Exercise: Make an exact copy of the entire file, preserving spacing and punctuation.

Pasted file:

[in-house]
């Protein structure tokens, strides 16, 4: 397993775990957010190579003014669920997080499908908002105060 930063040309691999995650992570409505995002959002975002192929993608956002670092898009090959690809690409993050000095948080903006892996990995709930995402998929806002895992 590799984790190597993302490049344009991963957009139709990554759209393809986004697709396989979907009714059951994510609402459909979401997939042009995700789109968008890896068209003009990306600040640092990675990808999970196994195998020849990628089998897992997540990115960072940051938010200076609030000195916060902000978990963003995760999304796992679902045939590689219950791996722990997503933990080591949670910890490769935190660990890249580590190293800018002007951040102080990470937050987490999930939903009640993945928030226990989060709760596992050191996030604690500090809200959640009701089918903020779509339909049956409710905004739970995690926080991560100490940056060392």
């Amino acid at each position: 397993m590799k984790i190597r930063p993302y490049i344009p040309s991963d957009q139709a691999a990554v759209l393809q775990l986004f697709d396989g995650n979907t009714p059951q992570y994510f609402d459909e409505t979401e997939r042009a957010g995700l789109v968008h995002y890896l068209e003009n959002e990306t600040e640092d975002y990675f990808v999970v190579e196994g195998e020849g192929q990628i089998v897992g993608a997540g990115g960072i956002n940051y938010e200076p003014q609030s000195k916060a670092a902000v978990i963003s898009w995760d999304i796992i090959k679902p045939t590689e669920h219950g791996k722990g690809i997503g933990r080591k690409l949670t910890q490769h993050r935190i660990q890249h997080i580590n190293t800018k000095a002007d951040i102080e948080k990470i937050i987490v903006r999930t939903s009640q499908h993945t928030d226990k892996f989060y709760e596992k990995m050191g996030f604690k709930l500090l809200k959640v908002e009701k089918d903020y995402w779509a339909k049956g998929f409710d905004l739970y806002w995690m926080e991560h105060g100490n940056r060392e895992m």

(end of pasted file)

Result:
[in-house]
């Protein structure tokens, strides 16, 4: 397993775990957010190579003014669920997080499908908002105060 930063040309691999995650992570409505995002959002975002192929993608956002670092898009090959690809690409993050000095948080903006892996990995709930995402998929806002895992 590799984790190597993302490049344009991963957009139709990554759209393809986004697709396989979907009714059951994510609402459909979401997939042009995700789109968008890896068209003009990306600040640092990675990808999970196994195998020849990628089998897992997540990115960072940051938010200076609030000195916060902000978990963003995760999304796992679902045939590689219950791996722990997503933990080591949670910890490769935190660990890249580590190293800018002007951040102080990470937050987490999930939903009640993945928030226990989060709760596992050191996030604690500090809200959640009701089918903020779509339909049956409710905004739970995690926080991560100490940056060392």
């Amino acid at each position: 397993m590799k984790i190597r930063p993302y490049i344009p040309s991963d957009q139709a691999a990554v759209l393809q775990l986004f697709d396989g995650n979907t009714p059951q992570y994510f609402d459909e409505t979401e997939r042009a957010g995700l789109v968008h995002y890896l068209e003009n959002e990306t600040e640092d975002y990675f990808v999970v190579e196994g195998e020849g192929q990628i089998v897992g993608a997540g990115g960072i956002n940051y938010e200076p003014q609030s000195k916060a670092a902000v978990i963003s898009w995760d999304i796992i090959k679902p045939t590689e669920h219950g791996k722990g690809i997503g933990r080591k690409l949670t910890q490769h993050r935190i660990q890249h997080i580590n190293t800018k000095a002007d951040i102080e948080k990470i937050i987490v903006r999930t939903s009640q499908h993945t928030d226990k892996f989060y709760e596992k990995m050191g996030f604690k709930l500090l809200k959640v908002e009701k089918d903020y995402w779509a339909k049956g998929f409710d905004l739970y806002w995690m926080e991560h105060g100490n940056r060392e895992m």